This system frequently broke down, due to its age, and replacement components were often not available. In addition, because of the age of the system, it was impossible to hold a set speed and the two sections would drift in and out of synchronization.

“Finally, we lost patience with this system and decided to upgrade,” recalls Allen Bertsch, E. P. Graphics maintenance supervisor. “Working with Complete Drives Inc., a Ft. Wayne, Ind., mechanical and electrical drive distributor, a new system was installed in 1991 that could accurately synchronize the two sections, run at higher speeds, and provide more reliability.”

Drive system configuration

The gatherer drive would have to respond quickly with both forward and reverse torque. It would also have to accelerate quickly; but, as synchronization speed was approached, decrease the rate of acceleration quickly to hold synchronization speed.

The gatherer drive chosen was a 15 hp, Thor Technology Series 7000 flux vector drive with dynamic braking, controlling a 15-hp vector duty ac motor (Lincoln Electric’s C-TAC), also from Thor.

The carousel drive was not as critical, because it was the lead drive, so a 10-hp AC Technologies DL Series variable-frequency drive and motor were chosen.

The two drives are electronically synchronized by a Drive Control Systems, Eden Prairie, Minn., SDC-2 synchronous drive controller and two Model 470, 1200 pulse-per-revolution quadrature encoders with index pulse (one on the gatherer and the other on the carousel) .

The SDC-2 requires an analog signal input proportional to carousel speed. A Drive Control Systems Chase 1000 follower control (digital to analog converter) converts encoder signals to a 0-10 vdc output.

System operation

When both sections are stopped, the encoders are set so both the gatherer and carousel are synchronized. When started, the carousel encoder sends its index pulse to the SDC-2. Immediately, the gatherer starts and sends its encoder index pulse to the SDC-2. Initial encoder set up is important because, when operating, the SDC-2 tries to match index signals for synchronization.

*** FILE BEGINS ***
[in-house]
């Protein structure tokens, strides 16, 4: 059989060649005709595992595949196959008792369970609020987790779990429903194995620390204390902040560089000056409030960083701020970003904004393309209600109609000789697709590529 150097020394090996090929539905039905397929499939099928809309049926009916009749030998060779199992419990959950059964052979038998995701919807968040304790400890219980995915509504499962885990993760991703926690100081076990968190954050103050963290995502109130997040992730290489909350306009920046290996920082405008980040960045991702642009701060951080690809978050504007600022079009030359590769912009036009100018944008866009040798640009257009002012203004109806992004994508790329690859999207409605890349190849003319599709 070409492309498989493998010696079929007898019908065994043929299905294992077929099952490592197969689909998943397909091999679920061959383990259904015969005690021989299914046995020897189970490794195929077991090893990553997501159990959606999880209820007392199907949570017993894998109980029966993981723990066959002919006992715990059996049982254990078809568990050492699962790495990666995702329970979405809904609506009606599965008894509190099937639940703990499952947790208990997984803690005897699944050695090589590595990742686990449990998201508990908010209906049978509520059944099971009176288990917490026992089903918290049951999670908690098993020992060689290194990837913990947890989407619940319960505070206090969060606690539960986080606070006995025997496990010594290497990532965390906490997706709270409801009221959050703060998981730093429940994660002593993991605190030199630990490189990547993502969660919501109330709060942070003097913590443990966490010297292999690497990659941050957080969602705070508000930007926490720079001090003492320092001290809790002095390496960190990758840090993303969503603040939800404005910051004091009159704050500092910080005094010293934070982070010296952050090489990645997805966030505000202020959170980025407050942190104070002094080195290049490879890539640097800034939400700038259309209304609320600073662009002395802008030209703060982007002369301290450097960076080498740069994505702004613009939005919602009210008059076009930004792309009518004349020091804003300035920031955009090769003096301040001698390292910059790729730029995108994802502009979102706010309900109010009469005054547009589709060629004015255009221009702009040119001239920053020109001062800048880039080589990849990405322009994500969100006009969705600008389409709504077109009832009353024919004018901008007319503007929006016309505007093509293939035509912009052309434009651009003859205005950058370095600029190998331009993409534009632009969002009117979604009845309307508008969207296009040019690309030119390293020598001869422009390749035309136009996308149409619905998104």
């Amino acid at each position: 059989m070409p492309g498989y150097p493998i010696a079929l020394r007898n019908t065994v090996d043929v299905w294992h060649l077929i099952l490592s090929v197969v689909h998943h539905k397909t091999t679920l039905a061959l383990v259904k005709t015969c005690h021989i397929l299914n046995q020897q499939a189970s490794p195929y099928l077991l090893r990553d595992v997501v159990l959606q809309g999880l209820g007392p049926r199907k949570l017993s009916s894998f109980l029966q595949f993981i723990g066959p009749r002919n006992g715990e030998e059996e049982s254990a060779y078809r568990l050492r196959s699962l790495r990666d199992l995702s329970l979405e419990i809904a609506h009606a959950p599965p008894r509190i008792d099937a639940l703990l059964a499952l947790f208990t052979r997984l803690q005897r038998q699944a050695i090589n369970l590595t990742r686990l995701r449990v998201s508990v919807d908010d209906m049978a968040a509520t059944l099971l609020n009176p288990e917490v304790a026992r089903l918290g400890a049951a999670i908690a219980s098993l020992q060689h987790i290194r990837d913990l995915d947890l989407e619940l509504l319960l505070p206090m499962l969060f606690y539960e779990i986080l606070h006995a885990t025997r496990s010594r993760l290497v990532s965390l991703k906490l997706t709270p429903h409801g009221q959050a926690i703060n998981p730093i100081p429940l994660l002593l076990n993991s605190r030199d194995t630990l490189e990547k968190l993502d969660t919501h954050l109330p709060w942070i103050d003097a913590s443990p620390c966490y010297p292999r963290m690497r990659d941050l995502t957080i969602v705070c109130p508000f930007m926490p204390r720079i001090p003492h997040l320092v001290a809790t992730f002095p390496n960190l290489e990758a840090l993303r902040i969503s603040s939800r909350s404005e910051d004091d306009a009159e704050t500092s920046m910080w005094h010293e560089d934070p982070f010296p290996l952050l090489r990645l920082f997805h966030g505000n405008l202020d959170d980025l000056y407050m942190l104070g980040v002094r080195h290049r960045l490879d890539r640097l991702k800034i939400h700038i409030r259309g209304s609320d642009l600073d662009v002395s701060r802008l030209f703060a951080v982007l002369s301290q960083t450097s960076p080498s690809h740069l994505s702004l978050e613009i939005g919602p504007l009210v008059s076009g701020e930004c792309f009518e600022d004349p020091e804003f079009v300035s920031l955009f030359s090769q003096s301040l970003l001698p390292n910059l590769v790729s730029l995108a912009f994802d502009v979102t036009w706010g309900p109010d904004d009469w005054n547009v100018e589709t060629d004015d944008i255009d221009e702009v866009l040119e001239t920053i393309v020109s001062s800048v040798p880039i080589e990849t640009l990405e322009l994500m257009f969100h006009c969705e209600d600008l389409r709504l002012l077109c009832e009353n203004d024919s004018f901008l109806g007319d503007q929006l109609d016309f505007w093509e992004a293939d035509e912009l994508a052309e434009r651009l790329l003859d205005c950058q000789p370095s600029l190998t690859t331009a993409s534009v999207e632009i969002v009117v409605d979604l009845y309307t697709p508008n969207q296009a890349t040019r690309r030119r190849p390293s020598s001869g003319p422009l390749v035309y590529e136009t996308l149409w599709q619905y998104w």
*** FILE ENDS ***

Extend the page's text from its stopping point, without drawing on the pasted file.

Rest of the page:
A proximity switch on the carousel sends a Start command to the SDC-2 and drive control when the gatherer is started. This proximity switch is set to pick up just prior to when the carousel encoder sends its index pulse.

With a five-decade thumbwheel the operator can either advance or retard the synchronization point in the SDC-2. This may be necessary if, for example, the gatherer conveyor is overloaded and, because idler tension is spring loaded, its conveyor chain jumps a tooth. The operator then adjusts the systems, using the thumbwheel switches, by either advancing or retarding the point of synchronization.

Another proximity switch on the gatherer provides a Stop command to the gatherer drive in the event of a jam. This provides an accurate stop position for restart. It does this by advancing until the gatherer encoder is near its index point (or rotates not more than 180 deg from that point).

A new lease on life

In the several years that the new flux vector drive system has been operating, it has indeed breathed new life into the old bindery at E. P. Graphics. The generation of scrap booklets due to poor synchronization with the carousel section after a gatherer stoppage has been virtually eliminated. Mr. Mauricio attributes a 10% to 15% reduction in the overall scrap rate of the entire binding operation to the redesign with the flux vector drive system.